Study Area 7 Sediment Dredging and Capping
Significant Project Features
- Mechanical dredging of sediment from within the bulkhead area and placement of 18 inch cap with an armoring layer in the area.
- Placement of a 6 inch cap and a 12 inch cap over 37 acre area. Cap consisted of a sand, filter stone, and an armor stone.
- Waterway traffic control coordination required during implementation of in-water operations.
- Utilization of two hydraulic slurry sand capping placement systems designed and patented by Sevenson.
- Hurricane Sandy disrupted operations for 3 weeks. This posed special challenges to the project team.
- Capping using 5 different material types totaling over 120,000 tons.
History & Location Details
Study Area 7 is location in Jersey City, New Jersey. The site was used for commercial and industrial activities for much of the past 100 years. Historically, the area was contaminated by hexavalent chromium from Chromium Ore Processing Residue (COPR), which was stored and utilized as fill material. Remedial action was implemented in compliance with an Administrative Consent Order (ACO) entered into by the PRP and the New Jersey Department of Environmental Protection (NJDP).
Sevenson was awarded this contract on a competitive proposal basis. The proposal included Sevenson’s proposed methodology for dredging and sediment capping. Upon award Sevenson participated in the final design process as well as conducted field demonstration to prove its selected approach would meet performance requirements.
Mechanical dredging was conducted in an acre area adjacent to the SA7 bulkhead to a minimum of 24 inches below existing surface. Sediment was loaded into 1,000 CY scows and barged to processing facility. At the facility dredged spoils were stockpiled for gravity dewatering then fed into pugmill system for blending with Portland cement. All interstitial water generated from the dredging operation was allowed to decant for 24 hours then pumped back overboard into the Hackensack River per the permit requirements. An 18 inch cap was installed in dredged area. The cap consisted of an armoring layer to prevent future cap erosion.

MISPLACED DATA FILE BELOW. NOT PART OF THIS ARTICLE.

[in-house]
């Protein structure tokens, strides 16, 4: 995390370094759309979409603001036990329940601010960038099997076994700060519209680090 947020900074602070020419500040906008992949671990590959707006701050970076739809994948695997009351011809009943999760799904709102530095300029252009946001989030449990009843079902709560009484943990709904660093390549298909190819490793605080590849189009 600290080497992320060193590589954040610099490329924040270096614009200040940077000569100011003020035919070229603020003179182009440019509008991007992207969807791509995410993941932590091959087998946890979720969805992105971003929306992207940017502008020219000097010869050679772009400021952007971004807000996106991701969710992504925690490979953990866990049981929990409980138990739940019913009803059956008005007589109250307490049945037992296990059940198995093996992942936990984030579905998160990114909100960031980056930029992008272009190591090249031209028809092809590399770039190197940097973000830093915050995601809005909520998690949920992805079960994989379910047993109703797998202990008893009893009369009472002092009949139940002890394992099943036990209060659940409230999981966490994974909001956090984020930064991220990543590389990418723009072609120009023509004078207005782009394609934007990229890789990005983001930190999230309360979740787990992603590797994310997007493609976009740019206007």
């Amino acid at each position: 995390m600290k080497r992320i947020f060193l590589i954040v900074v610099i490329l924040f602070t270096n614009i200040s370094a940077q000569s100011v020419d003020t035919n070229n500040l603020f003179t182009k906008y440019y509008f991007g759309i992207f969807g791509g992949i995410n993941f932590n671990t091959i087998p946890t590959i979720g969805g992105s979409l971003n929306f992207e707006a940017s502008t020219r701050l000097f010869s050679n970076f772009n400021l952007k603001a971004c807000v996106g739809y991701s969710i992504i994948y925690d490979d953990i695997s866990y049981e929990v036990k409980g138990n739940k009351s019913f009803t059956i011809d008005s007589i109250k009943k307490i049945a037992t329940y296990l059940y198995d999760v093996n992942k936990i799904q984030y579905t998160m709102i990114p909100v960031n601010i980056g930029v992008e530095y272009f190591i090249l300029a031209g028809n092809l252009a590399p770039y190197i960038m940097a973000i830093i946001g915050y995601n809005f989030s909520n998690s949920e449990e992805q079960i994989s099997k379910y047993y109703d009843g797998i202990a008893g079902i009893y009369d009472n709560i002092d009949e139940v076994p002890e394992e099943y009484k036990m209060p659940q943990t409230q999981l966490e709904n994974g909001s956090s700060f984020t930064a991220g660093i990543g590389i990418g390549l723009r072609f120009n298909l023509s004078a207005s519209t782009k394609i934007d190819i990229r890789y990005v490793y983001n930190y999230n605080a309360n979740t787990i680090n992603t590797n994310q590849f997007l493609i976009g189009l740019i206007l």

The balance of the project required Sevenson to install a cap in a 37.5 acre area. Sevenson’s approach for placement of sand materials and stone materials smaller than 1.5 inches (D100) in diameter involved a hydraulic slurry system. Armor (rock/gravel) materials larger than approximately 1.5 inches in diameter were placed using a hydraulic excavator with real-time kinematic (RTK) global positioning system (GPS).
Sevenson designed, constructed, and utilized a custom-built slurry system for hydraulic placement of the sand cap and stone armor less than 1.5 inches in diameter to cap designated areas. The system consists of a feed hopper, and a slurry system that will pump the sand and small stone hydraulically through a pipeline for placement through a diffuser system mounted on a barge. The pump used to convey the sand slurry is a booster type pump commonly found on dredging projects. The hopper and slurry system will be placed on the upland portion of the SA7 property to minimize pumping distances and the need for booster pumps floating on the water.
For spots that could not be reached with the spreader barge or for materials larger than 1.5 inches, a long reach excavator placed sand and armoring. The long reach excavator was pulled as close to the shoreline as possible without resting on the river bottom. Small scows (e.g., 12 ft x 30 ft with 2 ft draft) were loaded with cap material (sand and various sized rock materials) and brought to the stern of the flexi-float barge holding the excavator. The excavator placed the materials along the shoreline.
Sevenson used RTK DGPS system for positioning of the barge system and the excavator bucket for mechanical placement. The software for the hydraulic capping system was the Dredgepack system designed for a hydraulic dredge. The hydraulic dredge software is modified for placement of material rather than removal of material (i.e., for the hydraulic spreader barge). The software shows programmed track lines (lanes) to follow and changes the color of the screen following a layer placement. The start and end points for each line were programed into the software.
Lift and Total Cap Thickness Verification
During cap placement, monitoring of the initial sand lift, and subsequent lifts, was conducted through the use of collection pans and/or sediment cores, and material quantity and quality monitoring. This monitoring was used by Sevenson to adjust the feed system and placement process as work progresses.
Sevenson performed lift thickness verification using collection plans, coring, and settling plates.